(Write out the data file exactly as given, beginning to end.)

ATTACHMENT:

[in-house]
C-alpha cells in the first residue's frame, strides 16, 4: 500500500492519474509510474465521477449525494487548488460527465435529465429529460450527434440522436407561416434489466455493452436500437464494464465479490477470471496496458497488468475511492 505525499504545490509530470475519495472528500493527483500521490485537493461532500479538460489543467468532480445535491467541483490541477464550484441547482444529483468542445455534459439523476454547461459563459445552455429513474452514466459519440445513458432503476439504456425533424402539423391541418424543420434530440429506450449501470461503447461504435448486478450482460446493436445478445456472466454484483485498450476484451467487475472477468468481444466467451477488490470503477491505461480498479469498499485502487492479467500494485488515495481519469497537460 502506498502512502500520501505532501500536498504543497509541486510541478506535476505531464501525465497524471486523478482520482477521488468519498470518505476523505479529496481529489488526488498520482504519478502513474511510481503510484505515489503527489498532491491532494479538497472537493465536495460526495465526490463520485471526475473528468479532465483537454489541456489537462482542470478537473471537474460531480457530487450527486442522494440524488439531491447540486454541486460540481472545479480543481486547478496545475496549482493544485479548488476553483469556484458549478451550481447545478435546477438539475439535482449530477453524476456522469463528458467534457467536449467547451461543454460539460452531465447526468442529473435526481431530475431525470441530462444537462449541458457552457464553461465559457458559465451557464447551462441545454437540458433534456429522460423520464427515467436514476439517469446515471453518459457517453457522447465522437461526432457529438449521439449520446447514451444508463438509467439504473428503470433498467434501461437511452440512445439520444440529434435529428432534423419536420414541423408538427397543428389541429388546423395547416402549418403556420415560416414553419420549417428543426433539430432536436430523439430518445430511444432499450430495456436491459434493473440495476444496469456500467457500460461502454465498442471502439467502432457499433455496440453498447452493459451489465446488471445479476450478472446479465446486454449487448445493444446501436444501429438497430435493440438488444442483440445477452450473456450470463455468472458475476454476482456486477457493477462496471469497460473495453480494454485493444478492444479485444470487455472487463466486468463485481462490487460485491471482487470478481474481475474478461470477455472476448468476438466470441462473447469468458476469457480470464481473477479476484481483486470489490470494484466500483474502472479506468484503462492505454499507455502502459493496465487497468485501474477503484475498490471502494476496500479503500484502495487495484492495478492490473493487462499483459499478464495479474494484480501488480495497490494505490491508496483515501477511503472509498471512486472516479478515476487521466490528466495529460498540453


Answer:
[in-house]
C-alpha cells in the first residue's frame, strides 16, 4: 500500500492519474509510474465521477449525494487548488460527465435529465429529460450527434440522436407561416434489466455493452436500437464494464465479490477470471496496458497488468475511492 505525499504545490509530470475519495472528500493527483500521490485537493461532500479538460489543467468532480445535491467541483490541477464550484441547482444529483468542445455534459439523476454547461459563459445552455429513474452514466459519440445513458432503476439504456425533424402539423391541418424543420434530440429506450449501470461503447461504435448486478450482460446493436445478445456472466454484483485498450476484451467487475472477468468481444466467451477488490470503477491505461480498479469498499485502487492479467500494485488515495481519469497537460 502506498502512502500520501505532501500536498504543497509541486510541478506535476505531464501525465497524471486523478482520482477521488468519498470518505476523505479529496481529489488526488498520482504519478502513474511510481503510484505515489503527489498532491491532494479538497472537493465536495460526495465526490463520485471526475473528468479532465483537454489541456489537462482542470478537473471537474460531480457530487450527486442522494440524488439531491447540486454541486460540481472545479480543481486547478496545475496549482493544485479548488476553483469556484458549478451550481447545478435546477438539475439535482449530477453524476456522469463528458467534457467536449467547451461543454460539460452531465447526468442529473435526481431530475431525470441530462444537462449541458457552457464553461465559457458559465451557464447551462441545454437540458433534456429522460423520464427515467436514476439517469446515471453518459457517453457522447465522437461526432457529438449521439449520446447514451444508463438509467439504473428503470433498467434501461437511452440512445439520444440529434435529428432534423419536420414541423408538427397543428389541429388546423395547416402549418403556420415560416414553419420549417428543426433539430432536436430523439430518445430511444432499450430495456436491459434493473440495476444496469456500467457500460461502454465498442471502439467502432457499433455496440453498447452493459451489465446488471445479476450478472446479465446486454449487448445493444446501436444501429438497430435493440438488444442483440445477452450473456450470463455468472458475476454476482456486477457493477462496471469497460473495453480494454485493444478492444479485444470487455472487463466486468463485481462490487460485491471482487470478481474481475474478461470477455472476448468476438466470441462473447469468458476469457480470464481473477479476484481483486470489490470494484466500483474502472479506468484503462492505454499507455502502459493496465487497468485501474477503484475498490471502494476496500479503500484502495487495484492495478492490473493487462499483459499478464495479474494484480501488480495497490494505490491508496483515501477511503472509498471512486472516479478515476487521466490528466495529460498540453